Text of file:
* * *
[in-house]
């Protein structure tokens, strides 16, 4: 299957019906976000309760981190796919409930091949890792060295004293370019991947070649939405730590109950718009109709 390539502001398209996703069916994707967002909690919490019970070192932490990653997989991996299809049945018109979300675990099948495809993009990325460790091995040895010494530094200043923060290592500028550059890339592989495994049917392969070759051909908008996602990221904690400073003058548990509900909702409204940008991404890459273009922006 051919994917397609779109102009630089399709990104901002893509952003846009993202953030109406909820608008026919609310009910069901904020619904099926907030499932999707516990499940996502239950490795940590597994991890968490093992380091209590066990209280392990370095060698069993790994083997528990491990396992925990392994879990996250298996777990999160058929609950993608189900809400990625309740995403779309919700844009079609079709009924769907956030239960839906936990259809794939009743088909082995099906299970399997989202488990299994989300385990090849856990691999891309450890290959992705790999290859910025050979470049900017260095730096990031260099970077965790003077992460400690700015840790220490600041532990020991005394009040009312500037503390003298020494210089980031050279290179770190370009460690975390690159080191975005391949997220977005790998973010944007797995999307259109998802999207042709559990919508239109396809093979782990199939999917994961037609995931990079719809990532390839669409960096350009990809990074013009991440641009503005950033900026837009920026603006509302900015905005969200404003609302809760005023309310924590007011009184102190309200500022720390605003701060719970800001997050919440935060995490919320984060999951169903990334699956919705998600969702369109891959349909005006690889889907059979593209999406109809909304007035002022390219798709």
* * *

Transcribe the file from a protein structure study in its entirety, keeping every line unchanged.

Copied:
[in-house]
């Protein structure tokens, strides 16, 4: 299957019906976000309760981190796919409930091949890792060295004293370019991947070649939405730590109950718009109709 390539502001398209996703069916994707967002909690919490019970070192932490990653997989991996299809049945018109979300675990099948495809993009990325460790091995040895010494530094200043923060290592500028550059890339592989495994049917392969070759051909908008996602990221904690400073003058548990509900909702409204940008991404890459273009922006 051919994917397609779109102009630089399709990104901002893509952003846009993202953030109406909820608008026919609310009910069901904020619904099926907030499932999707516990499940996502239950490795940590597994991890968490093992380091209590066990209280392990370095060698069993790994083997528990491990396992925990392994879990996250298996777990999160058929609950993608189900809400990625309740995403779309919700844009079609079709009924769907956030239960839906936990259809794939009743088909082995099906299970399997989202488990299994989300385990090849856990691999891309450890290959992705790999290859910025050979470049900017260095730096990031260099970077965790003077992460400690700015840790220490600041532990020991005394009040009312500037503390003298020494210089980031050279290179770190370009460690975390690159080191975005391949997220977005790998973010944007797995999307259109998802999207042709559990919508239109396809093979782990199939999917994961037609995931990079719809990532390839669409960096350009990809990074013009991440641009503005950033900026837009920026603006509302900015905005969200404003609302809760005023309310924590007011009184102190309200500022720390605003701060719970800001997050919440935060995490919320984060999951169903990334699956919705998600969702369109891959349909005006690889889907059979593209999406109809909304007035002022390219798709």